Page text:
When it comes time to finance your next big purchase, you’ll face a number of important decisions. The first, and arguably most crucial, will be how you finance. For instance, if you plan to pay off your purchase within 30 days, you might consider charging it to your credit card to earn cash back or miles. For any purchase you intend to pay off over months or years however, credit cards aren’t really the way to go.
Why? Well, it comes down to interest. Your credit card likely charges an APR of 10% to 25%, and those double-digit rates can equal hefty interest fees in just a few months. On the other hand, those with good credit can often expect personal loan rates below 15%, and even bad-credit installment loans can have lower interest rates than credit cards, making loans the possible choice for financing anything you need to repay over time.
After you’ve decided how you’re going to finance a purchase, you still have a number of choices to make, not the least of which is how long you need your loan to be. Not only will this impact how long it takes you to pay off your loan, but the length of your loan will also influence your monthly payment and the total cost of your loan.
The Longer the Loan, the More Interest You Pay
While loan shopping, it’s easy to be hyper-focused on minimizing the size of the monthly payment or diligently hunting down the lowest APR. One factor frequently overlooked however, is the length of the loan itself – which can be an expensive mistake. The number of months you actually spend making monthly payments can have as much of an impact on the total cost of your loan as the rate itself.
The reason comes down to the nature of compound interest, the most common form of interest charged by financial institutions. In essence, compound interest calculates your interest fees at predetermined intervals (typically monthly or yearly, though many credit cards calculate it daily), using your most current balance. So, as you pay down your principal each month, the size of your interest payment decreases.
Since shorter loans have larger monthly payments than longer loans, your principal decreases at a much faster rate. For example, consider a $10,000 loan that charges 15% interest. If a hypothetical borrower, Ann, repays the loan over two-and-a-half-years (30 months), she would have a monthly payment of $402, and she would pay a total of $2,054 in interest fees over the life of the loan.
At the same time, if a second hypothetical borrower, Andy, takes out the same size loan at the same rate, but takes twice as long to repay the loan, making payments for five years, his lower monthly payment would be approximately $161. While that may seem lovely on the surface, his lower monthly payment comes with a significant cost. Andy would pay a total of $9,360 interest fees – meaning he would pay almost as much in interest fees as he originally borrowed.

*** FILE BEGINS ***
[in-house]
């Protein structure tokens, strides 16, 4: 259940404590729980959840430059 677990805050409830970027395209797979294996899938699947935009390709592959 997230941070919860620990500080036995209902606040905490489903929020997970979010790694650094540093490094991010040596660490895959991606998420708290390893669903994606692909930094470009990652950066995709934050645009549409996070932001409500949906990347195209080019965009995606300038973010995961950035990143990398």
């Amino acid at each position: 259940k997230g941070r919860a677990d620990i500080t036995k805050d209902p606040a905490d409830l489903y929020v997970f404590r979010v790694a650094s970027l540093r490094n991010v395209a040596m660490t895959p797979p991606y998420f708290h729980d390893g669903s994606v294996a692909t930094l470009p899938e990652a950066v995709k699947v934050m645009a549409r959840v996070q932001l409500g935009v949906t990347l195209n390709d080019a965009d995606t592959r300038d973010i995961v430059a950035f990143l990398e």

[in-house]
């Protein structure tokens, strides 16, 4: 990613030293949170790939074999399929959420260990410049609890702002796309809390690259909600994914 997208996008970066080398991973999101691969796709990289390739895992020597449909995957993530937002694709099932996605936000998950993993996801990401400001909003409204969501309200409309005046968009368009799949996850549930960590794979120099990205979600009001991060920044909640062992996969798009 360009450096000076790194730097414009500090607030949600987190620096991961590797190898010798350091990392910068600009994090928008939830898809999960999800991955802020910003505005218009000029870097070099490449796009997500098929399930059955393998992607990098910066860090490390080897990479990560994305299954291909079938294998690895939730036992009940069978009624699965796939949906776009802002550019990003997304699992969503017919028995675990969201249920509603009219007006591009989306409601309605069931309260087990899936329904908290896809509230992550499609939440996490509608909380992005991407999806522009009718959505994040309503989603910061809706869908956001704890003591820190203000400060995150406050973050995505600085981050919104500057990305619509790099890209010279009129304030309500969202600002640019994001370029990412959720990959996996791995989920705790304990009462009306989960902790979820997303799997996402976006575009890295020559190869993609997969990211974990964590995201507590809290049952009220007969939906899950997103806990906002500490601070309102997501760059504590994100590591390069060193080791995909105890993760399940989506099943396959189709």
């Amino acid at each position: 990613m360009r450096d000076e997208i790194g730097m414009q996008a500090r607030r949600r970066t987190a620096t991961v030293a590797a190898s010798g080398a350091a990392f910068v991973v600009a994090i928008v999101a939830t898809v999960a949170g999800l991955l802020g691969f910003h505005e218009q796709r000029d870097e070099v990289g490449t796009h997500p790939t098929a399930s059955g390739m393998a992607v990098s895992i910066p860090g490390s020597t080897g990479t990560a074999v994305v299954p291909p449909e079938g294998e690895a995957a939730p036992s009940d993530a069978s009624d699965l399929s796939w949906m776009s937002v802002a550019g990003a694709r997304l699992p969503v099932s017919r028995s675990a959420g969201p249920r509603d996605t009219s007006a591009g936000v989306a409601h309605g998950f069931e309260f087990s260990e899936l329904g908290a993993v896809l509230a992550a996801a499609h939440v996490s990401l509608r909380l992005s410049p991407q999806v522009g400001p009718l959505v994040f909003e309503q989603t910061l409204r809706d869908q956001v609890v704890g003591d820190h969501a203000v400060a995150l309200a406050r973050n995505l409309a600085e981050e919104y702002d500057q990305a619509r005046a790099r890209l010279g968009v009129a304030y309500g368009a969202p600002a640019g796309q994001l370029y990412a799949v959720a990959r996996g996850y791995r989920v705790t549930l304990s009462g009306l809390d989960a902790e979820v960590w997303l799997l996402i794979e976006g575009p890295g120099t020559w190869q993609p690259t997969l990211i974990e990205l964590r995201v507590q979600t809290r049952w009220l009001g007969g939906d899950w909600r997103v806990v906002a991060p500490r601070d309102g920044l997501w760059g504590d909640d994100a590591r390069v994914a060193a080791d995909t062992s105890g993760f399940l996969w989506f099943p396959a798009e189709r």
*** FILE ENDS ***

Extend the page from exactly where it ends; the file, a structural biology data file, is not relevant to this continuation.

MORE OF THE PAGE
Finding the Best Loan Terms for You
A great way to determine the best loan terms for you, including monthly payments and loan length, is to use a debt calculator to crunch the numbers. You can manipulate any of the loan terms, including the loan length, to find the best fit. The ideal loan terms will provide an affordable monthly payment, while also minimizing the amount of total interest you pay over the life of your loan.
Of course, there is a limit to the benefits of shortening your loan length. Installment loans are specifically designed to be long-term products. Most loans less than six months long are actually short-term (sometimes called “payday” loans). These loans tend to have particularly high interest rates, regardless of your credit score.
Instead of taking on a short-term loan, you may want to look into 0% APR credit card offers to finance purchases you can pay off within 12 to 18 months. You can even use credit cards to consolidate your existing credit card debt through balance transfers, and you can spend over a year interest-free with the best balance transfer credit cards. However, it’s important to pay your total balance before the end of the introductory term to avoid paying any interest.
Fewer Payments Mean Fewer Chances to Pay Late
Although minimizing the amount of interest you pay is definitely a strong motivator to choose a shorter-term loan, it certainly isn’t the only reason to do so. For one, the less time you spend obligated to your loan payments, the more opportunities you’ll have to use your money for other investments, including paying off other debt or boosting your retirement savings.
Obtaining a shorter-term loan can also limit the room you have for potential mistakes. Even those with the best of budgets (or intentions) can occasionally forget to pay a bill now and then – but those little mistakes can be costly. Your payment history is a major factor of your credit score, and each missed payment can have a significant negative impact. And those impacts can be long-lasting, as time is the only effective way to erase the mark on your credit from a missed payment.
You may also find other benefits of paying off your loan sooner, depending on the type of loan. When it comes to auto loans, for example, paying off your loan early usually means your car has had less time to depreciate than it otherwise would, and can be sold or traded in for a better value. A longer auto loan, on the other hand, would mean your car depreciates a lot more while you’re making payments, and could eventually be worth even less than you owe on it.
Another option to reduce the interest you pay – as well as the risk of falling behind or getting underwater on your loan – without taking on a shorter loan, is to pay more than your required payment or make multiple payments each month. Your payment goes first to your interest fee, then to your principal, so paying more each month can reduce your balance at a faster rate.